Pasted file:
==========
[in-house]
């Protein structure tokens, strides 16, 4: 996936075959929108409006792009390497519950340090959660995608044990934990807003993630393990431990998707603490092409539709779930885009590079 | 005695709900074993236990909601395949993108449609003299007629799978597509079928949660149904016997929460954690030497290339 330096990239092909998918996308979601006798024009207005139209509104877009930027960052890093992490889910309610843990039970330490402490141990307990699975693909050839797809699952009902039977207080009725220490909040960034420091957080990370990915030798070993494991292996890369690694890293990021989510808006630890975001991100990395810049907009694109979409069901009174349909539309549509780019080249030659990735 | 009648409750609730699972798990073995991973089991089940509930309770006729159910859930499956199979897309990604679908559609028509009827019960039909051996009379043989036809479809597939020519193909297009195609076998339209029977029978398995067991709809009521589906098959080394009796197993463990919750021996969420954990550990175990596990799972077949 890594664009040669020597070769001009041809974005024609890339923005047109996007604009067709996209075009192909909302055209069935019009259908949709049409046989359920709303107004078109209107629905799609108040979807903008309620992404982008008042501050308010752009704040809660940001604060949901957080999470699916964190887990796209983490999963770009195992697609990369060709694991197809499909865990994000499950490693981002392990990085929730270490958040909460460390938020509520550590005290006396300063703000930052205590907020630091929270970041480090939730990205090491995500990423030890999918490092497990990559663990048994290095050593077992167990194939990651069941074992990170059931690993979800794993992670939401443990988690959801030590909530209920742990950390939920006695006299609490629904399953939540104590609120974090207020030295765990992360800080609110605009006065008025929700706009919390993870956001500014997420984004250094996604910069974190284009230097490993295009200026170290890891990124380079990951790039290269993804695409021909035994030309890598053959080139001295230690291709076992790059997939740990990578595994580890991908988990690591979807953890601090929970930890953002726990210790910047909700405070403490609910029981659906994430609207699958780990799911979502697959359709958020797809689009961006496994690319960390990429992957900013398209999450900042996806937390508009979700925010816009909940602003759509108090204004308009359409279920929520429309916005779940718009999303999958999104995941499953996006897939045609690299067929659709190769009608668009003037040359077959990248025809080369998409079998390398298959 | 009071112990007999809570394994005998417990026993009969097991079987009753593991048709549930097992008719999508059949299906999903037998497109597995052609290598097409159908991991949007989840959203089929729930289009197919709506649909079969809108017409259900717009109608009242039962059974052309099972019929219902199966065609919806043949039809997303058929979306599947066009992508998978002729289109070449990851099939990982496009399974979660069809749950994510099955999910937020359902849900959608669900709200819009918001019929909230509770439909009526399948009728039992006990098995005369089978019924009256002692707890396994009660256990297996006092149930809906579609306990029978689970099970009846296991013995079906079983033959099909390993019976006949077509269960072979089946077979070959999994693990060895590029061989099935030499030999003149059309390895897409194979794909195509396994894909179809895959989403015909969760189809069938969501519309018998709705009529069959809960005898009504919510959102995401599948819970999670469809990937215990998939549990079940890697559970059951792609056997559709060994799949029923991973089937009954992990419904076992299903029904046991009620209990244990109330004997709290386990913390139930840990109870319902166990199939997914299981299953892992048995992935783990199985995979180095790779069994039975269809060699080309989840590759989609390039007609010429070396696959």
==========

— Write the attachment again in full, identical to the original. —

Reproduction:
[in-house]
């Protein structure tokens, strides 16, 4: 996936075959929108409006792009390497519950340090959660995608044990934990807003993630393990431990998707603490092409539709779930885009590079 | 005695709900074993236990909601395949993108449609003299007629799978597509079928949660149904016997929460954690030497290339 330096990239092909998918996308979601006798024009207005139209509104877009930027960052890093992490889910309610843990039970330490402490141990307990699975693909050839797809699952009902039977207080009725220490909040960034420091957080990370990915030798070993494991292996890369690694890293990021989510808006630890975001991100990395810049907009694109979409069901009174349909539309549509780019080249030659990735 | 009648409750609730699972798990073995991973089991089940509930309770006729159910859930499956199979897309990604679908559609028509009827019960039909051996009379043989036809479809597939020519193909297009195609076998339209029977029978398995067991709809009521589906098959080394009796197993463990919750021996969420954990550990175990596990799972077949 890594664009040669020597070769001009041809974005024609890339923005047109996007604009067709996209075009192909909302055209069935019009259908949709049409046989359920709303107004078109209107629905799609108040979807903008309620992404982008008042501050308010752009704040809660940001604060949901957080999470699916964190887990796209983490999963770009195992697609990369060709694991197809499909865990994000499950490693981002392990990085929730270490958040909460460390938020509520550590005290006396300063703000930052205590907020630091929270970041480090939730990205090491995500990423030890999918490092497990990559663990048994290095050593077992167990194939990651069941074992990170059931690993979800794993992670939401443990988690959801030590909530209920742990950390939920006695006299609490629904399953939540104590609120974090207020030295765990992360800080609110605009006065008025929700706009919390993870956001500014997420984004250094996604910069974190284009230097490993295009200026170290890891990124380079990951790039290269993804695409021909035994030309890598053959080139001295230690291709076992790059997939740990990578595994580890991908988990690591979807953890601090929970930890953002726990210790910047909700405070403490609910029981659906994430609207699958780990799911979502697959359709958020797809689009961006496994690319960390990429992957900013398209999450900042996806937390508009979700925010816009909940602003759509108090204004308009359409279920929520429309916005779940718009999303999958999104995941499953996006897939045609690299067929659709190769009608668009003037040359077959990248025809080369998409079998390398298959 | 009071112990007999809570394994005998417990026993009969097991079987009753593991048709549930097992008719999508059949299906999903037998497109597995052609290598097409159908991991949007989840959203089929729930289009197919709506649909079969809108017409259900717009109608009242039962059974052309099972019929219902199966065609919806043949039809997303058929979306599947066009992508998978002729289109070449990851099939990982496009399974979660069809749950994510099955999910937020359902849900959608669900709200819009918001019929909230509770439909009526399948009728039992006990098995005369089978019924009256002692707890396994009660256990297996006092149930809906579609306990029978689970099970009846296991013995079906079983033959099909390993019976006949077509269960072979089946077979070959999994693990060895590029061989099935030499030999003149059309390895897409194979794909195509396994894909179809895959989403015909969760189809069938969501519309018998709705009529069959809960005898009504919510959102995401599948819970999670469809990937215990998939549990079940890697559970059951792609056997559709060994799949029923991973089937009954992990419904076992299903029904046991009620209990244990109330004997709290386990913390139930840990109870319902166990199939997914299981299953892992048995992935783990199985995979180095790779069994039975269809060699080309989840590759989609390039007609010429070396696959």